Unbounded blocking queues - memory consumption

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Unbounded blocking queues - memory consumption

Calum
Hi

My application is producing a large unbounded quantity of objects which are
being put into a BlockingQueue for consumption by some other thread.
I'm currently using LinkedBlockingQueue, as it's unbounded.
However, I'm seeing that the LinkedBlockingQueue.Node objects take up a fair
bit of memory - around about 16 bytes each according to my profiler.
So, while I'm not 100% sure, I'm a bit worried about the memory consumption,
as it's a large number of objects which are being produced.

Are there any other alternatives for unbounded BlockingQueue implementations
which maybe take up less memory than LinkedBlockingQueue?

Thanks for your help,
Calum



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Re: Unbounded blocking queues - memory consumption

Doug Lea
Calum MacLean wrote:

> Hi
>
> My application is producing a large unbounded quantity of objects which are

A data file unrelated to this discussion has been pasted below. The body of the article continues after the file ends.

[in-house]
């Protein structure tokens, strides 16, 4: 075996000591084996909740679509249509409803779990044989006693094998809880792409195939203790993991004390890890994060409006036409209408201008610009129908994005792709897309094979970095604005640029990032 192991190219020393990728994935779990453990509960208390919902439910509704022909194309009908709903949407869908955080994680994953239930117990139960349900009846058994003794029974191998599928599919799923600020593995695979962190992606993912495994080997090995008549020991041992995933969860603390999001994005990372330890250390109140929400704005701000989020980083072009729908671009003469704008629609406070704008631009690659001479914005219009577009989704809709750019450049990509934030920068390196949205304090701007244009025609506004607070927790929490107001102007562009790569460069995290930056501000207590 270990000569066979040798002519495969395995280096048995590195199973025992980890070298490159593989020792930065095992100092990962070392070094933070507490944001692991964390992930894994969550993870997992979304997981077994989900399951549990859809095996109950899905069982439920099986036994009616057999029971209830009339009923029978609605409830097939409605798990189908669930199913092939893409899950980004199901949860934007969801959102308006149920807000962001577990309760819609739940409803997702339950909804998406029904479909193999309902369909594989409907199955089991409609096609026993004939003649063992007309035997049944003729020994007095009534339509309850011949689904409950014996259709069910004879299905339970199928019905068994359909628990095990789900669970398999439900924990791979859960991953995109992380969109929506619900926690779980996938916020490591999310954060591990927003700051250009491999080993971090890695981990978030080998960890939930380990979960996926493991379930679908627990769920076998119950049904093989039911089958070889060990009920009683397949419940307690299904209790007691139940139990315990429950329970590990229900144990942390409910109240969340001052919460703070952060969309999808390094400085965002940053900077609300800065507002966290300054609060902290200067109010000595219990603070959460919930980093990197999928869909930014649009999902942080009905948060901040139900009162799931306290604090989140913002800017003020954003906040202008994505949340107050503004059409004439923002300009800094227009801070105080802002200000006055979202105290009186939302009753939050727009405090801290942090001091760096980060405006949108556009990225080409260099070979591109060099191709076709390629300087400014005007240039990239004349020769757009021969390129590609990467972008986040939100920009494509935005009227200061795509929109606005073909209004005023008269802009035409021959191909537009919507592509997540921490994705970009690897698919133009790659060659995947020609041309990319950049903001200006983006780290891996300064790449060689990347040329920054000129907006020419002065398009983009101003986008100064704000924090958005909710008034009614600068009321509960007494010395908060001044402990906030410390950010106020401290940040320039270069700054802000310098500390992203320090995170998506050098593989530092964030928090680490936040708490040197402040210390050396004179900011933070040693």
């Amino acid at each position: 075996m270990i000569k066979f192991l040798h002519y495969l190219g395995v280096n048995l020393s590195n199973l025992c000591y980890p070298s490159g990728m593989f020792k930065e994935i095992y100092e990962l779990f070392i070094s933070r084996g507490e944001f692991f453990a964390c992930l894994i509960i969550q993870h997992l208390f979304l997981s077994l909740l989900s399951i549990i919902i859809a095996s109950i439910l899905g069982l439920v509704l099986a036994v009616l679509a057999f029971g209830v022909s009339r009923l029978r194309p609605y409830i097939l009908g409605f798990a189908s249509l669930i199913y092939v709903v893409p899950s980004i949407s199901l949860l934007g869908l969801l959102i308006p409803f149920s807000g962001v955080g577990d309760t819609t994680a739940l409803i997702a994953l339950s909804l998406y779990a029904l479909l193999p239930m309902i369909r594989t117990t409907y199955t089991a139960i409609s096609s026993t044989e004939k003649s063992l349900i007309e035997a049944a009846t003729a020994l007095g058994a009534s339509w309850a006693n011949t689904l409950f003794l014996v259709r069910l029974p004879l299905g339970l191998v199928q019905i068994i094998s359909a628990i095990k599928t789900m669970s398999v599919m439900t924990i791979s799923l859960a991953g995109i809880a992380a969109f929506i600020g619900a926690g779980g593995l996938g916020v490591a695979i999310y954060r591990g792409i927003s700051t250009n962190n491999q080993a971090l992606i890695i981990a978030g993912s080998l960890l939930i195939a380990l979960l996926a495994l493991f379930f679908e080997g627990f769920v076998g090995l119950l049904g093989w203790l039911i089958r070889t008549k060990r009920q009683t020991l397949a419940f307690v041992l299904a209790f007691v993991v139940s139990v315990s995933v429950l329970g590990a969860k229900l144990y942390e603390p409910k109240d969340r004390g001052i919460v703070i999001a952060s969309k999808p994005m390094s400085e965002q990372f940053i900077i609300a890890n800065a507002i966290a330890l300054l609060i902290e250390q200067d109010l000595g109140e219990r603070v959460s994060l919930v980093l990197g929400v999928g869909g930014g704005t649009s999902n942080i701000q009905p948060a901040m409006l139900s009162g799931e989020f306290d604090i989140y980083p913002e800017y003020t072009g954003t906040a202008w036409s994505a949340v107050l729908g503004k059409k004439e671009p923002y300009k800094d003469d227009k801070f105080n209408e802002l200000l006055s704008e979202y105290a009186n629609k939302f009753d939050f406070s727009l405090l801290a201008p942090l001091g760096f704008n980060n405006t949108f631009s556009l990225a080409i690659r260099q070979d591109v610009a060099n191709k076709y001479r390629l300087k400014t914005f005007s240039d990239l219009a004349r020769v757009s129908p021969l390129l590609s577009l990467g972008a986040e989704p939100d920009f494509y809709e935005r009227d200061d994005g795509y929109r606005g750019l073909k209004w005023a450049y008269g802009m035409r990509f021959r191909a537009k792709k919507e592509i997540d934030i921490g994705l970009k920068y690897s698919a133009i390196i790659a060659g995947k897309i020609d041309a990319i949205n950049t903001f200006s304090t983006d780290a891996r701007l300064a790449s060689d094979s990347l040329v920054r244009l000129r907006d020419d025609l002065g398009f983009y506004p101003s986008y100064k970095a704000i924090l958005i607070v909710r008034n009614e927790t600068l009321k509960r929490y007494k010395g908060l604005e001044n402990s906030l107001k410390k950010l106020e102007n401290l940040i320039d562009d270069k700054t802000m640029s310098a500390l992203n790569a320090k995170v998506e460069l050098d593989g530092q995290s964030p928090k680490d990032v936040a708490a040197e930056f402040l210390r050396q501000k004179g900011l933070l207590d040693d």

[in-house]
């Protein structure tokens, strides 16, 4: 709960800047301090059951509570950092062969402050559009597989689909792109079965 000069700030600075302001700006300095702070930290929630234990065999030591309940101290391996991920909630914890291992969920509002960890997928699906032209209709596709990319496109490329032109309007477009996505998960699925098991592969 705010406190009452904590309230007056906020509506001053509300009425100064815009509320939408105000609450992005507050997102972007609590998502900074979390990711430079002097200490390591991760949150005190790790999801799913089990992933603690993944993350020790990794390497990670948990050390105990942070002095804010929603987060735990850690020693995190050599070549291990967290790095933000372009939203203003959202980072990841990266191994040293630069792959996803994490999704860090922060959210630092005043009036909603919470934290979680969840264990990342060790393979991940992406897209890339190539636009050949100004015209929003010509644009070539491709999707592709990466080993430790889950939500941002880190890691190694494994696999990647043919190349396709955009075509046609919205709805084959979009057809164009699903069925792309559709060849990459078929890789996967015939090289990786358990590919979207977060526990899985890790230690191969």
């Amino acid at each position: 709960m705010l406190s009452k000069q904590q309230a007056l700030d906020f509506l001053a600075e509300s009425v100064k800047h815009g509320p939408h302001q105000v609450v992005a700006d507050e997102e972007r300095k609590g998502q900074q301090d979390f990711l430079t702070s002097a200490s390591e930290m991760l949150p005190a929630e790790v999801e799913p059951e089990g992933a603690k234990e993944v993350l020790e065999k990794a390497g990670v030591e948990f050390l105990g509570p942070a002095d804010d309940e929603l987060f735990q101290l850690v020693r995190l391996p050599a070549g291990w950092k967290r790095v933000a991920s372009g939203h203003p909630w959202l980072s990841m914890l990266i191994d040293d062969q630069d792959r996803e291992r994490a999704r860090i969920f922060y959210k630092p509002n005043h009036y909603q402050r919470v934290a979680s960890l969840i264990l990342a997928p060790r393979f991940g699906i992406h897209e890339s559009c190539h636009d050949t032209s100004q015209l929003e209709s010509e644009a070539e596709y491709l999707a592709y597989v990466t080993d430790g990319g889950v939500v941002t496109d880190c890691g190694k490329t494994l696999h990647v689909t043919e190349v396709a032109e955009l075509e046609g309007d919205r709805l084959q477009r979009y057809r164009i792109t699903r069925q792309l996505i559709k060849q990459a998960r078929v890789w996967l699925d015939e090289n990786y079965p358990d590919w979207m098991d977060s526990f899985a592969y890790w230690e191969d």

> being put into a BlockingQueue for consumption by some other thread.
> I'm currently using LinkedBlockingQueue, as it's unbounded.
> However, I'm seeing that the LinkedBlockingQueue.Node objects take up a fair
> bit of memory - around about 16 bytes each according to my profiler.
> So, while I'm not 100% sure, I'm a bit worried about the memory consumption,
> as it's a large number of objects which are being produced.
>
> Are there any other alternatives for unbounded BlockingQueue implementations
> which maybe take up less memory than LinkedBlockingQueue?
>

I don't believe there is any way to reduce overhead for any
linked structure down and further -- the nodes only have item
and next fields; plus the usual Java per-Object header etc.
If you really need the space and are in full control of the
kinds of elements, you might be able to make a custom version.
If for example, each element is of class Element, you can add
a "next" link to the Element class, used only by the queue, and
then copy-paste-hack LinkedBlockingQueue to directly use it
rather than wrapping each item in a Node. This is not recommended
unless you are desparate though.

-Doug



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Re: Unbounded blocking queues -memory consumption

Calum
Hi Doug
I was thinking of implementations other than linked-list style.  For
example, there's an ArrayBlockingQueue, which would presumably take up less
memory, but that's fixed capacity.
I'm wondering if there's any middle ground - unbounded, but minimal memory.
Thanks,
Calum


"Doug Lea" <[hidden email]> wrote in message